Thank you very much for your support of the Friends of the Pacific Foundation. This letter sets out a brief background to, and the objectives of, FPF.
FPF is a New Zealand-based trust that seeks to improve the health outcomes for the poor and needy people of Fiji and the rest of the Pacific by focussing on three key objectives: To coordinate the delivery of a range of medical services by volunteers, both in teams and as individuals. This is to ensure the delivery of medical expertise that is either not available or to enable existing staff to take leave or be up-skilled. To coordinate the collection and delivery of medical equipment, pharmaceuticals and consumables to hospitals and medical clinics. This is through a network of suppliers of new and reconditioned supplies. To …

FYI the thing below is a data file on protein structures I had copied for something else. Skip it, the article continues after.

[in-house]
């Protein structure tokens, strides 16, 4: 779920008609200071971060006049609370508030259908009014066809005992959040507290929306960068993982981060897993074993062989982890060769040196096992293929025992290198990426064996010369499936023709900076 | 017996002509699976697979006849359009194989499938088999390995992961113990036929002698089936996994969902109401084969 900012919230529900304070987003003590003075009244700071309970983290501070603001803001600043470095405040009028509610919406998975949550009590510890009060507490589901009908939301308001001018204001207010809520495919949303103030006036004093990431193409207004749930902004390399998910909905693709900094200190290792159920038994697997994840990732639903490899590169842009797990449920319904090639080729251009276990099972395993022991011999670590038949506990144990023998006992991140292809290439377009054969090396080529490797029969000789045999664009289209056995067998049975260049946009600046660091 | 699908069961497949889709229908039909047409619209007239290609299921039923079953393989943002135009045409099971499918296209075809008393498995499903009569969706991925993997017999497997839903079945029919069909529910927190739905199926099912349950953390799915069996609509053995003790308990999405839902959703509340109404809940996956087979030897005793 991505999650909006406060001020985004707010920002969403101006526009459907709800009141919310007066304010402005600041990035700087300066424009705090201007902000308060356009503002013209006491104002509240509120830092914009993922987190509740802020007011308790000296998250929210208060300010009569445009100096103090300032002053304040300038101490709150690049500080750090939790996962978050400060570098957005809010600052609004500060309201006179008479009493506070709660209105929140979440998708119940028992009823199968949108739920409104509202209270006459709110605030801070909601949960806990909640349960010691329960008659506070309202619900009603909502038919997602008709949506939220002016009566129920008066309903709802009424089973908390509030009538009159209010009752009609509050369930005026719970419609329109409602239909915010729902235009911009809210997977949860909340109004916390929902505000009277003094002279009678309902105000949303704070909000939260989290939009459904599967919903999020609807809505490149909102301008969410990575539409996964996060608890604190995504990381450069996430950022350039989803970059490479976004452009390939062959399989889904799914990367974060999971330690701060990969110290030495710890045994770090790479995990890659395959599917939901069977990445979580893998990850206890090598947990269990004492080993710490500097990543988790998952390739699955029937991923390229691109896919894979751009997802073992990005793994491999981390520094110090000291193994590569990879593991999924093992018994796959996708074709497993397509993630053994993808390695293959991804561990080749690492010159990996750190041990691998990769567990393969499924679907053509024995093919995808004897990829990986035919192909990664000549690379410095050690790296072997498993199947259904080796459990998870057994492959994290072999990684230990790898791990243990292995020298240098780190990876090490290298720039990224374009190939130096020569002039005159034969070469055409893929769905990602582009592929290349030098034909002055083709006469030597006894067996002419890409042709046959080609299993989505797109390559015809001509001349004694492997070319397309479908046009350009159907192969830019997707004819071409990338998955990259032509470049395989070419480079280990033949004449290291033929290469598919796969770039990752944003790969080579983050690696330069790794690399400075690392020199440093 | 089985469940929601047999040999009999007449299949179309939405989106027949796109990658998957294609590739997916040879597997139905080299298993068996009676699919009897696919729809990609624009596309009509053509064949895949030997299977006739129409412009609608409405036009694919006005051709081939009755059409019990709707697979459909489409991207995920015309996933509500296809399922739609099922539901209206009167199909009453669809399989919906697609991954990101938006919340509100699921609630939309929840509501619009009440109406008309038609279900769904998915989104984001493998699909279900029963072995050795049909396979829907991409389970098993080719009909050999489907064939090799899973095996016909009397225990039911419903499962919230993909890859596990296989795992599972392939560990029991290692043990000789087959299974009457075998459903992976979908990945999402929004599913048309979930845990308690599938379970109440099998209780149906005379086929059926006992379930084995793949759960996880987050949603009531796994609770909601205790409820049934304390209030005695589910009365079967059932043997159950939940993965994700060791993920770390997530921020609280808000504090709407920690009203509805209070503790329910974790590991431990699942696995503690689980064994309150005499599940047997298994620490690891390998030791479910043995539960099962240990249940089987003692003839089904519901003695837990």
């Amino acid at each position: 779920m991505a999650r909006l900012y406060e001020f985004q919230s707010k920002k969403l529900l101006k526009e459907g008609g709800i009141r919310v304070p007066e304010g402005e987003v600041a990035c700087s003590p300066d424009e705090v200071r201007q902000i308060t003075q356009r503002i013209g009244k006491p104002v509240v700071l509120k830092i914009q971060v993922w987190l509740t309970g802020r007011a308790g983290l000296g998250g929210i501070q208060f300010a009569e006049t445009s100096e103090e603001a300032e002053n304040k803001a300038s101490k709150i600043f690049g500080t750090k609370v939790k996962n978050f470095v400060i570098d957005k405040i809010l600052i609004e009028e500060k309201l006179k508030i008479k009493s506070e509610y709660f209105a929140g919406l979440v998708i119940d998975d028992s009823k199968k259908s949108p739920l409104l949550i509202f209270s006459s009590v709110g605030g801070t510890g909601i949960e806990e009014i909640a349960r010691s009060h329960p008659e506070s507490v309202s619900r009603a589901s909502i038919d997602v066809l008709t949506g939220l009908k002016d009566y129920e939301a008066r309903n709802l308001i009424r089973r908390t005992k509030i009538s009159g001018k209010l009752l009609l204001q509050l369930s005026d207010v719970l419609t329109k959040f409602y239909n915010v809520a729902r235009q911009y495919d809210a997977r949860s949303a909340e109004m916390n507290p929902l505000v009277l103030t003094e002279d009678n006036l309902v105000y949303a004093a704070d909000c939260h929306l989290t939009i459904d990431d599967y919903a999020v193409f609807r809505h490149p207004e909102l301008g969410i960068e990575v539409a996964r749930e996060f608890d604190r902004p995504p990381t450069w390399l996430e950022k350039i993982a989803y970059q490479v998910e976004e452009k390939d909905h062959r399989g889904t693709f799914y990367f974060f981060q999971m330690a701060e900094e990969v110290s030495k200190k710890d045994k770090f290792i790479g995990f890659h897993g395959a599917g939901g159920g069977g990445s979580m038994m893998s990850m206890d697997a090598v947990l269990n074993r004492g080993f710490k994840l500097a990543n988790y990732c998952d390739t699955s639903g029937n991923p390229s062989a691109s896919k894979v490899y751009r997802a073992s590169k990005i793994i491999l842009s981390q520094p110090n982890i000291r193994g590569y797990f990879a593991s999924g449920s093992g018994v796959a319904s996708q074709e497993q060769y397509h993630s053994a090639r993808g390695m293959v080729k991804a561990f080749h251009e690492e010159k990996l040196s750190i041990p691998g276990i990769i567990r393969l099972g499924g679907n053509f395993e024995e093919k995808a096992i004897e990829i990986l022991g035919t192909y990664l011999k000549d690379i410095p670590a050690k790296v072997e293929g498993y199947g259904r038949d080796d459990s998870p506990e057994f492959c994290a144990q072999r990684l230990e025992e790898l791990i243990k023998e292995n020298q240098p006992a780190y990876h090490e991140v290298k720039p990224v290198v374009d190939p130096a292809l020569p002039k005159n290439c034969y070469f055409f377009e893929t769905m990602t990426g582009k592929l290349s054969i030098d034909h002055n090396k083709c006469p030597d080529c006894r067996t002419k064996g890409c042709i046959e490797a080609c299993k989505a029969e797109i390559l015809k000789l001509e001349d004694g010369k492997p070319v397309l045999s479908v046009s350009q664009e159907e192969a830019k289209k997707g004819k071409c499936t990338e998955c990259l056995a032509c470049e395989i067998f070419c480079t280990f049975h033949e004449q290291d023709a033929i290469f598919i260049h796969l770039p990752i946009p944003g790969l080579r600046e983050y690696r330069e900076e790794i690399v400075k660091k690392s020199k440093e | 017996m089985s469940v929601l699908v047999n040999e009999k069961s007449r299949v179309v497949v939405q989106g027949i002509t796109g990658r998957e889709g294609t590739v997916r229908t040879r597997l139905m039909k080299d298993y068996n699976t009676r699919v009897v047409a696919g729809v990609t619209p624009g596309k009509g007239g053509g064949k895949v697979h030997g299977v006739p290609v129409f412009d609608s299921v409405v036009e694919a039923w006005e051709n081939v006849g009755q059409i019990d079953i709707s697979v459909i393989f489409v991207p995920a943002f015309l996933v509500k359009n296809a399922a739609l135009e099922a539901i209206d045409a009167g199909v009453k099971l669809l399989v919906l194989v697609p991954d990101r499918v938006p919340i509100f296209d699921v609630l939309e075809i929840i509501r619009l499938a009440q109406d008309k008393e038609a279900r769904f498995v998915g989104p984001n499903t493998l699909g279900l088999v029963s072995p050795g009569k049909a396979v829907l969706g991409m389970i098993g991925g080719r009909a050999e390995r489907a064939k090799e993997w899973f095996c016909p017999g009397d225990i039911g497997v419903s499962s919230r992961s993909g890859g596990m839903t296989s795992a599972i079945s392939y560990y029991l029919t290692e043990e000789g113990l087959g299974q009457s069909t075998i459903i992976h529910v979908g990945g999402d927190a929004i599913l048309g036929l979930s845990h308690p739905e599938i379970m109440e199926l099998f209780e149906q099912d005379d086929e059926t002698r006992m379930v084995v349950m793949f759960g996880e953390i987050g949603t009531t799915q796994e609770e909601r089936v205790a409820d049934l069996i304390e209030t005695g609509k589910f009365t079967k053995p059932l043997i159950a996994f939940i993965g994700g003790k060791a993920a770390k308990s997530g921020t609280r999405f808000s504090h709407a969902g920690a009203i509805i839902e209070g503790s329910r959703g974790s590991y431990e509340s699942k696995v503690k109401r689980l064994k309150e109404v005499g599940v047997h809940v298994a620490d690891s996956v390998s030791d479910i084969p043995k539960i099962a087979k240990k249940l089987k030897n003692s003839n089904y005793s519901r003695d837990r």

News and Comments Monday 22 October 2012

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A THOUGHT TO START THE  WEEK. Change is not made without inconvenience, even from worse to better. -- Richard Hooker.


MY VIEWS ON THE OLD AND NEW SENATE. The old Senate comprised 32 members, 14 of whom were appointed by the President on the advice of the Great Council of Chiefs to represent the 14 provinces, 9 by the Prime Minister, 8 by the Leader of the Opposition, and one by the Council of Rotuma. The old senate reflected chiefly power and replicated parliament without adding anything to its skills or representativeness.

The new Senate could be an assembly of some 24 representative experts with authority to receive public petitions, advise Government, and perhaps defer certain legislation for further parliamentary consideration.

Membership could, for example,  comprise the Vice-President as chairman, and one or two representatives each from  designated sections of society such as the professions, educationalists, lawyers, accountants, environmental scientists, trade unions, employer…